But I believe that organizations can also benefit from thinking about the data and information they already have at their disposal in a different way, and thus greatly improve decision making, innovation, and all sorts of enterprise outcomes.

Take for example the recent homerun by Netflix.  In the TV business, there is no such thing as a “sure thing” — each show carries a certain amount of risk.  But Netflix, which has 27 million subscribers in the US (and 33 million worldwide) did some interesting analysis on the behaviors of that large pool of customers.  They found that director David Fincher’s work usually had a good following, that films featuring Kevin Spacey usually did well, and that the British version of the show “House of Cards” also did well.  Those three pieces of data suggested that buying the House of Card series would be a good bet.  It was.

As summarized by David Carr of the NY Times: “While careers and entire networks have been made and lost based on the mysterious alchemy of finding a hit, Netflix seems to be making it look easy, or at least making it a product of logic and algorithms as opposed to tradition and instinct.”

I think that logic can apply to just about any organization in any industry trying to improve any outcome.

A few weeks ago, I was in a conversation with a member organization of the Performance Excellence Network, exploring ways they could improve performance.  One of the key findings our Performance Excellence Award Evaluator team offered was the potential to better use the data they already collect.  Specifically, our team recommended that this organization think through the cause and effect relationships in the metrics they already use — to identify the links between their leading and lagging indicators, so that they might better predict outcomes by studying upstream metrics.

Imagine for a moment, for example, that your organization could accurately predict next year’s bottom line by “connecting the dots” between an investment in a new employee development initiative, because of the impact it would have on employee productivity, which would impact employee morale, which would impact employee satisfaction, which would impact customer service levels, which would impact customer satisfaction, which would impact customer retention, which would impact sales, which would impact profit!  You could make similar predictive hypotheses for other strategic initiatives, such as a new product line, or new technology, or a specific process improvement, or a new market entered, and so forth.

If you could better understand the linkage between measures, you’d be able to better predict how “upstream” measures impact “downstream” outcomes.  Further, you could more precisely influence the ultimate outcome by focusing more on leading indicators and intervening earlier, where your actions have more impact.

In short, leaders could use data to “see around corners” — to predict future outcomes and therefore design interventions before things occur.  Leaders would know on what buttons to push today to create changes in behaviors, in outcomes in the future.  Decisions — by leaders and by all employees throughout an enterprise – would improve, because they would be based on facts rather than intuition and gut.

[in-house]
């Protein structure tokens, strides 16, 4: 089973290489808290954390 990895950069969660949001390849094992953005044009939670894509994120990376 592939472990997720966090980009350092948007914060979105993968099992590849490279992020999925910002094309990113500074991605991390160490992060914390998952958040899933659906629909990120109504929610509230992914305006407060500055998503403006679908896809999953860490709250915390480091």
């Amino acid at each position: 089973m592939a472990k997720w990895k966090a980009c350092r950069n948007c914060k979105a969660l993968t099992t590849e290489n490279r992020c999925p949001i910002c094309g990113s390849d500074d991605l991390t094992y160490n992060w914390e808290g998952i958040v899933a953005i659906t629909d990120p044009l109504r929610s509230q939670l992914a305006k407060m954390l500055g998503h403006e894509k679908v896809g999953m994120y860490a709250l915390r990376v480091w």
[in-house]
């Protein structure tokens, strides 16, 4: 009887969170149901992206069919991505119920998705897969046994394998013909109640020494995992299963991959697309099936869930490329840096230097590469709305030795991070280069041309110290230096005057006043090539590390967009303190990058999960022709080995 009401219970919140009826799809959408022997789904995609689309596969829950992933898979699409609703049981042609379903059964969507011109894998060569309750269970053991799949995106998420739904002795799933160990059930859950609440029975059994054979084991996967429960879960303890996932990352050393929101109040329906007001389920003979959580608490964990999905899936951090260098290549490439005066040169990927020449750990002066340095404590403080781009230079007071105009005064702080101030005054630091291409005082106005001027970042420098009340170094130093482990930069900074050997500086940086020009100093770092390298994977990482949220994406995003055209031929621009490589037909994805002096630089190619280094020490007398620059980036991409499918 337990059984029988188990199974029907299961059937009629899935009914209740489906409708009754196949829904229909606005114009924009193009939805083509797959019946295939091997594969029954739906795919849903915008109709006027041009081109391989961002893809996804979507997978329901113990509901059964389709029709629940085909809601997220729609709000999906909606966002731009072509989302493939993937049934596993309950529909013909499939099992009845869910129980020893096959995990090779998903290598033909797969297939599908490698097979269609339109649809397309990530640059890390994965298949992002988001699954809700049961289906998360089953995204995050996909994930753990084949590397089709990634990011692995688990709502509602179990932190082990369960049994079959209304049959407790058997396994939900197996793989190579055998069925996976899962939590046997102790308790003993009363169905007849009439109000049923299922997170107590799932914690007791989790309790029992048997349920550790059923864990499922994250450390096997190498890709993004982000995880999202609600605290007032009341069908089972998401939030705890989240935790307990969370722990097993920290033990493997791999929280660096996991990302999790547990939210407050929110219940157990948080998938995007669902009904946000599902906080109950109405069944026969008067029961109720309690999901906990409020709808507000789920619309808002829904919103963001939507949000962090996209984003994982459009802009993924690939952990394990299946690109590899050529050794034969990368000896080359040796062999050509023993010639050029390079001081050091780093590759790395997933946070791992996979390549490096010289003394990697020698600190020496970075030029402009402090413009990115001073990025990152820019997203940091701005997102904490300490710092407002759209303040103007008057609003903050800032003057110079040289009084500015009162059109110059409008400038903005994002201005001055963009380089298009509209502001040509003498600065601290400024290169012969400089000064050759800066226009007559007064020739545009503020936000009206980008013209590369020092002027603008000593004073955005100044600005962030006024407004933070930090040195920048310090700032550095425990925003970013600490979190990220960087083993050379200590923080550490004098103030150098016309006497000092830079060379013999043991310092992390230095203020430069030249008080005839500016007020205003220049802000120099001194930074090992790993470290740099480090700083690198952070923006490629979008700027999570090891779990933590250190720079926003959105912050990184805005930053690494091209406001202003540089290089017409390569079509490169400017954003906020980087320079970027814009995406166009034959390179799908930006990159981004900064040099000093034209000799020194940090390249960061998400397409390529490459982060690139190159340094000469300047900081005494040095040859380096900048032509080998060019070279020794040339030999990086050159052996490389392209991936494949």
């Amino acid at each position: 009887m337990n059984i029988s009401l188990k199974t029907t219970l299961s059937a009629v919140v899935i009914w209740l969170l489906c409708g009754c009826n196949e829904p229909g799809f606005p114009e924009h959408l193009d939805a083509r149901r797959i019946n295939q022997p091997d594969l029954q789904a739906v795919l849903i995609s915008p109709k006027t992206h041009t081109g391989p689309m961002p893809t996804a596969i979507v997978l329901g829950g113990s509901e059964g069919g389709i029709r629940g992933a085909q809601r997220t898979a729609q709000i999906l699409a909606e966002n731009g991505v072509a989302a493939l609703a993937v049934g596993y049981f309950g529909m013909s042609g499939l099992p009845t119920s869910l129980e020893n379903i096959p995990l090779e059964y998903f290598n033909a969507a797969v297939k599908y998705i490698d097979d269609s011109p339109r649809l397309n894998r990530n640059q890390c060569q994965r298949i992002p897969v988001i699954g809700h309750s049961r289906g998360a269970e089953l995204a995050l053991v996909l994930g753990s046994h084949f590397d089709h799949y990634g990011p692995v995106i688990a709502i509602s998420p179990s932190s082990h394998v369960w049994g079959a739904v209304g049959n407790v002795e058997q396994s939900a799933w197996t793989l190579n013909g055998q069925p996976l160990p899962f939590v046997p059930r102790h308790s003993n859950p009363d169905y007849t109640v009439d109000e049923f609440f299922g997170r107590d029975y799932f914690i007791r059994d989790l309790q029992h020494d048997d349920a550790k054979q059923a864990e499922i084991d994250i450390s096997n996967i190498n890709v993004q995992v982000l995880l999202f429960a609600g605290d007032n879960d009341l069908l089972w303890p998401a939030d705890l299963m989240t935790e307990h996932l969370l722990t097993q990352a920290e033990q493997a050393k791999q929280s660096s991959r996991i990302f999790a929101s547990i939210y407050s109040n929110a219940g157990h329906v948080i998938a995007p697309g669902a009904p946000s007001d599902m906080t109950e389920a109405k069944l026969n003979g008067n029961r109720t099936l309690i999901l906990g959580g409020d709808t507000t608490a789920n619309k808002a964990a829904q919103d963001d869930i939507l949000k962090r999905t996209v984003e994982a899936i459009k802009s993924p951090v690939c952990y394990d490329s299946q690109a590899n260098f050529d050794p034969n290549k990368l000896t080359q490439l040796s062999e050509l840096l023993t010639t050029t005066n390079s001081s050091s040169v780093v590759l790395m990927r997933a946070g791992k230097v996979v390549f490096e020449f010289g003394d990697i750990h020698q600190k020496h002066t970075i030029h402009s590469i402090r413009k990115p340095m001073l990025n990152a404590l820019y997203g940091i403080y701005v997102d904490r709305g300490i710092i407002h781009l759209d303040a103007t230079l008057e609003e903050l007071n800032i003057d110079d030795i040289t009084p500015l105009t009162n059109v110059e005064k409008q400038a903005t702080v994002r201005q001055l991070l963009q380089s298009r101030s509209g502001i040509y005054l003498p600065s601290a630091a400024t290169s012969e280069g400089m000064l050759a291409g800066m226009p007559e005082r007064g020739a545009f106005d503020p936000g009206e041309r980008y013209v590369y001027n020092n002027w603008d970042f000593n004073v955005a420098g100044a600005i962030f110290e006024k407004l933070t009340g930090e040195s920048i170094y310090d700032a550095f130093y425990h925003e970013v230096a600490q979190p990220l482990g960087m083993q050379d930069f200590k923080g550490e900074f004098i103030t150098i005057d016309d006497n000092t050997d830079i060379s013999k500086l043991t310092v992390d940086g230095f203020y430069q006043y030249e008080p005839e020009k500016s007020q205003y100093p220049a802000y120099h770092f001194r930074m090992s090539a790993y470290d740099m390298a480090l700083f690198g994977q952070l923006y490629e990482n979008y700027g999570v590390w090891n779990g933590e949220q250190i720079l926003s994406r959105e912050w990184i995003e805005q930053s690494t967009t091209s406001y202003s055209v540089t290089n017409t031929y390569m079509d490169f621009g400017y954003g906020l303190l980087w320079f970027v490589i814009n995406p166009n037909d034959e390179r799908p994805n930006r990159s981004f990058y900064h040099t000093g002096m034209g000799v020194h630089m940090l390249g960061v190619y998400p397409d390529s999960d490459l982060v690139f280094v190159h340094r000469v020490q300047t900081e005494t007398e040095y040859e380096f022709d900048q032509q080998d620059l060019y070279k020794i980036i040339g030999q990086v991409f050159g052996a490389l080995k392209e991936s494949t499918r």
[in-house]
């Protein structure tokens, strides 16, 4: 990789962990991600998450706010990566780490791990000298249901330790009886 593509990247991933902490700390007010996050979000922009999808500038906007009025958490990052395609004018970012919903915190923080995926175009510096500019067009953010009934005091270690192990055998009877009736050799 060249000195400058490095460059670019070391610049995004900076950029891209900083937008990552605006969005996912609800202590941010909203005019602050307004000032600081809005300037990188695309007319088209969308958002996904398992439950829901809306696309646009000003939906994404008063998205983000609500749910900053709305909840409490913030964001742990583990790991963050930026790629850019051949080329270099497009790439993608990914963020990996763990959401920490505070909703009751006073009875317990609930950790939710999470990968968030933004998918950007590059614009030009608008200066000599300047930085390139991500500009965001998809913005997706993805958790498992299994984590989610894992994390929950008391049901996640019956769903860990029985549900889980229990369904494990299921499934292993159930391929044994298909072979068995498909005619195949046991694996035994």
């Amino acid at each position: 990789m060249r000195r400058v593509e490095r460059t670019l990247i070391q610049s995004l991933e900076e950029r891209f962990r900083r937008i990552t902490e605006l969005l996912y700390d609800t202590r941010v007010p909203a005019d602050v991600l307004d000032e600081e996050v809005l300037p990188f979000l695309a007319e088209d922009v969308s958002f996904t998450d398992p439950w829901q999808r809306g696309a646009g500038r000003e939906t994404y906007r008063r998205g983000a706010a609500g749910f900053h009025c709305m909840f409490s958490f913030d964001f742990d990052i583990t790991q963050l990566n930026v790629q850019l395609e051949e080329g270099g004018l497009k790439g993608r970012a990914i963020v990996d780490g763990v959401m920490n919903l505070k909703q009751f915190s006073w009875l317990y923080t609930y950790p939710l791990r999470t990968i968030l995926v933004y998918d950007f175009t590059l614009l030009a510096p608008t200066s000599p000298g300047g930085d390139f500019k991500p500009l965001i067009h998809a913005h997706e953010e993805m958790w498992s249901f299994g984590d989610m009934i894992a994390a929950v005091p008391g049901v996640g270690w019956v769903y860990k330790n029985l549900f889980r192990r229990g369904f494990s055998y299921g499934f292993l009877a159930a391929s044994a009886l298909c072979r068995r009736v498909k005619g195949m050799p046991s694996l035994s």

What do organizations need to do to better leverage the power of predictive data?  A few things come to mind:

  • First, organizations need to have a good grasp on their strategy — they need to know where they currently are (in terms of performance) and where they’d like to go (in terms of vision and direction).
  • Then, organizations need to spend time really thinking through the metrics they NEED (not necessarily the ones they conveniently have) to monitor progress of their strategy.  For the sake of simplicity, I’ll call these “outcome measures” — and they should be focused in several domains, such as financial/marketplace performance, customer-related performance, product/ service/ program related performance, workforce performance, leadership and governance performance, and operational performance.
  • Then, organizations need to think about what leading indicators would help predict those outcomes — on a process and/or behavioral level.  In other words, answer a question similar to this: “for my organization to achieve X outcome, we would need to see progress in A, B, and/or C metrics.”  In this step, you are creating a set of hypotheses — connecting outcomes to leading indicators.  If you can use correlation (regression) analysis or some other predictive type of analytics, fantastic.  But if not, just use your best judgment to draw those connections.
  • And then test them — test those assumptions first on a small scale pilot by implementing changes that impact process, behaviors, and/or other interventions and seeing if the leading indicators really do move the dial on lagging outcomes.  Learn from those tests (were the hypotheses indeed correct or not?), adjust, and then roll out the changes on a broader scale.

Most organizations (and most communities) have no shortage of data.  However, what oftentimes is missing is the ability to turn that data into useful information, not just to better understand current performance but to predict — and manage — future outcomes. Using the data you have in different ways will help leaders predict, innovate, solve problems, and make better decisions.  Ultimately, using data in a different way will lead to much improved outcomes.

And, oh, by the way: Nate Silver predicted that Louisville will win this year’s NCAA tournament (a 32.4% likely outcome), followed by Florida (21.3%), Indiana (10.9%), Ohio State (6.8%), and Duke (6.0%).  Looks like my bracket still has a small chance!

Want to participate in a discussion on this topic??  Visit our LinkedIn group and/or post a comment below!

Yours in Performance Excellence,

Brian S. Lassiter
President, Performance Excellence Network (formerly Minnesota Council for Quality)